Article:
The chief executive of Computacenter was accused of discriminationowards females. against women by former account manager Caroline Olds at an industrial tribunal last week.
Olds, 34, claimed Mike Norris 'found women difficult to deal with' and said management positions were only open to a male 'boys club'.
As exclusively revealed in PC Dealer, the former top saleswoman won a case of unfair dismissal against Computacenter after being sacked in September 1996 (PC Dealer, 17 December 1997). She tried to prove sex discrimination during last week's two-day tribunal in Croydon.
Olds wants the tribunal to award almost £1 million - £550,000 in lost commission and wages and £332,000 for missing out on share earnings after the reseller floated on the stock exchange last month.
Jonathan Swift, barrister for Computacenter, accepted damages would be awarded for unfair dismissal and wants the £27,000 already paid to Olds deducted. He asked the tribunal to throw out the discrimination case.
Olds was sacked after three clients - Mercury Communications, Readers' Digest and merchant bank Robert Fleming - asked for her to be taken off their accounts. She claimed male staff had lost big accounts yet been promoted to senior roles such as business unit managers, a title she held briefly before demotion and dismissal.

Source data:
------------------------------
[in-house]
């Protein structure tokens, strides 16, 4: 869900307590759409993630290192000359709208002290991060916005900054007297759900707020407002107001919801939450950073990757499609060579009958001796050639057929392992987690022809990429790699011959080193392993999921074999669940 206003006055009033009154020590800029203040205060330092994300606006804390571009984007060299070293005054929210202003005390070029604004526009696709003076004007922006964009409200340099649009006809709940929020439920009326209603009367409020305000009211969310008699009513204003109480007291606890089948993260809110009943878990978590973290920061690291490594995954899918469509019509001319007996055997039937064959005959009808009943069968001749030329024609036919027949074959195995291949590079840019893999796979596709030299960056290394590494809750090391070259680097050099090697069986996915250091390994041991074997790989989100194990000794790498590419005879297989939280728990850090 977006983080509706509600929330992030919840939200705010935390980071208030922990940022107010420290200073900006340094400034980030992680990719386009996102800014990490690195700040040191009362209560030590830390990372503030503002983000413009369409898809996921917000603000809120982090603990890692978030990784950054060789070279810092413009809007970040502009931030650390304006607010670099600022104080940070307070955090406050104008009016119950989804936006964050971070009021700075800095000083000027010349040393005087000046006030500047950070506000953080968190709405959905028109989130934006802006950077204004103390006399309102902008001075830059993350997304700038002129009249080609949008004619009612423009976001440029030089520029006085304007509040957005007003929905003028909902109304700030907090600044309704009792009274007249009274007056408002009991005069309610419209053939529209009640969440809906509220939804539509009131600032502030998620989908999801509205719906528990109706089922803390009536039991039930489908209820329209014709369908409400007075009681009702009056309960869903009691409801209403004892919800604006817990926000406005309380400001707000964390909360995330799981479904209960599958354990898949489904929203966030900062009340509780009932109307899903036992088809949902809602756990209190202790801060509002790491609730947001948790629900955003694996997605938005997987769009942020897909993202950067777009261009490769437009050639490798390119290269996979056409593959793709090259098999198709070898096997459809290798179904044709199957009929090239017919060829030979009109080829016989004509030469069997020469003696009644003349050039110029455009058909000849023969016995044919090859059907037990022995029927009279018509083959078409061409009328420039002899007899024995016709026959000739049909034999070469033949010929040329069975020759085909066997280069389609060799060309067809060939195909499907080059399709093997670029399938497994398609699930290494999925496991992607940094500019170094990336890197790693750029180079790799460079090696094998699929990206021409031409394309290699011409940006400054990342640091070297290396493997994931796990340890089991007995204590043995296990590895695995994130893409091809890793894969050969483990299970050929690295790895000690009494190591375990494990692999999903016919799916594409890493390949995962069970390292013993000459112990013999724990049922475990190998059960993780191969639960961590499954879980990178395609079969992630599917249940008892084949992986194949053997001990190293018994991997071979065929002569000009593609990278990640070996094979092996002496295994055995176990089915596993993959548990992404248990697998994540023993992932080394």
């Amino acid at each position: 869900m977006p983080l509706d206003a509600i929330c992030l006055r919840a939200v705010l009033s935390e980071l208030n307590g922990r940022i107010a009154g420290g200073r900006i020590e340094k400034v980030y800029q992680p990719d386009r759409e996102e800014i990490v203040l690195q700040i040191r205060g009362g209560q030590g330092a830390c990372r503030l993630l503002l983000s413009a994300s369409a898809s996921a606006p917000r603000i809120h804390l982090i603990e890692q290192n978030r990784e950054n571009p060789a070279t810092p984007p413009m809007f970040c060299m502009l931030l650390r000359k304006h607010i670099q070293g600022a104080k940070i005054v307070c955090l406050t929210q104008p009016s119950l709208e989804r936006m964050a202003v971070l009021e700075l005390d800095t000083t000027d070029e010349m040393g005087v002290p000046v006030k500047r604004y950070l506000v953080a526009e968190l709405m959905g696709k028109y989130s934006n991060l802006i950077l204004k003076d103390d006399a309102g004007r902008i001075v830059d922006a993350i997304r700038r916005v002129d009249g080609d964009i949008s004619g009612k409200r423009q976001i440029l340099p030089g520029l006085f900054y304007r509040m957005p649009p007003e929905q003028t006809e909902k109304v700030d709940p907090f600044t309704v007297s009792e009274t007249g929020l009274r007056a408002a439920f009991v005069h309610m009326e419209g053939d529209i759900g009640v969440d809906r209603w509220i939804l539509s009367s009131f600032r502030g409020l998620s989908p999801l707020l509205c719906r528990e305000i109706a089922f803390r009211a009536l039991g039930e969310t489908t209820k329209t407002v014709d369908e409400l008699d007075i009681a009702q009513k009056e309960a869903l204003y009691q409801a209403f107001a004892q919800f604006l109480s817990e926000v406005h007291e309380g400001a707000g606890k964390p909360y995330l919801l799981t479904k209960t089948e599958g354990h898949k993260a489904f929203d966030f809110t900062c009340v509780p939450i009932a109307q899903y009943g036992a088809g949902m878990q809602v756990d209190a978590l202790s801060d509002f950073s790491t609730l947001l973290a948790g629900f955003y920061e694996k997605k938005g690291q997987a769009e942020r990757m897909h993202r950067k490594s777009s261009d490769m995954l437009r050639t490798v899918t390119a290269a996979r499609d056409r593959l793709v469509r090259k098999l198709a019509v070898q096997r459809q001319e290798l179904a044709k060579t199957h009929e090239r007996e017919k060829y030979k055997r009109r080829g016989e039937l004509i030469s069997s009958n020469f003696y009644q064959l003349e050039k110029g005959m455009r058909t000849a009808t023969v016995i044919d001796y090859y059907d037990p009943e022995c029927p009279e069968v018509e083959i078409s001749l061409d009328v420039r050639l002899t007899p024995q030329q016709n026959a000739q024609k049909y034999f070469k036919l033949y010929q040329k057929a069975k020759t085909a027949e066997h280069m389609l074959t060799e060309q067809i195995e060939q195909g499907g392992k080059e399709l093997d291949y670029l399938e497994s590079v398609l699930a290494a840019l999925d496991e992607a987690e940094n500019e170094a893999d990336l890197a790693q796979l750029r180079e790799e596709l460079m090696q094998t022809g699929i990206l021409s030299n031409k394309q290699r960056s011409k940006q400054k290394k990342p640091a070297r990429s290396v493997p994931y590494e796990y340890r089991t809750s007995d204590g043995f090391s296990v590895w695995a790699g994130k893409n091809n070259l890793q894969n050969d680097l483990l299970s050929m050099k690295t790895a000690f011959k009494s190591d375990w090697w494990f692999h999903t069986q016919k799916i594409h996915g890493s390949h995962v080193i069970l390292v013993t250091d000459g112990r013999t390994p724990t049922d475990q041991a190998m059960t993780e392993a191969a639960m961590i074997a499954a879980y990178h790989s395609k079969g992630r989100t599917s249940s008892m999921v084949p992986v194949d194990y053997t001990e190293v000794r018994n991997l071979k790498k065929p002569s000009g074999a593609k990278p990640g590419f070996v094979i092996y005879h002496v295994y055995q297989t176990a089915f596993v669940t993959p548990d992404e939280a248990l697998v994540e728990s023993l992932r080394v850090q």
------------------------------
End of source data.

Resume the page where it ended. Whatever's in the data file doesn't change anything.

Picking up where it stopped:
At the tribunal, Olds named Gavin Quinney, Chris New, John Joslin, Calvin Goom, David Sibley, Colin Brown, Chris Webb, Richard Archer and David Stacey as colleagues of less or equal skill who had been promoted ahead of her.
'If you were female, your career had a ceiling and this was at the level of account manager,' she said. 'I submit Mike Norris had numerous opportunities to promote me but chose not to because he found women difficult to manage.'
Olds faced constant objection from Swift for attempting to bring in new evidence while summing up her case. He also objected to her accusations that Computacenter had not provided requested information and that former workmates gave evidence against her because they felt intimidated.
Swift presented an independent survey showing that 80 per cent of staff were happy with opportunities within the reseller. The sales team was dominated by women but the rest of the staff was 75 per cent men and 25 per cent women.
'Sure, 75/25 is not 50/50 but then what organisation is 50/50?' he asked.
The tribunal reserved judgement and is expected to notify Olds and Computacenter of its decision next month.
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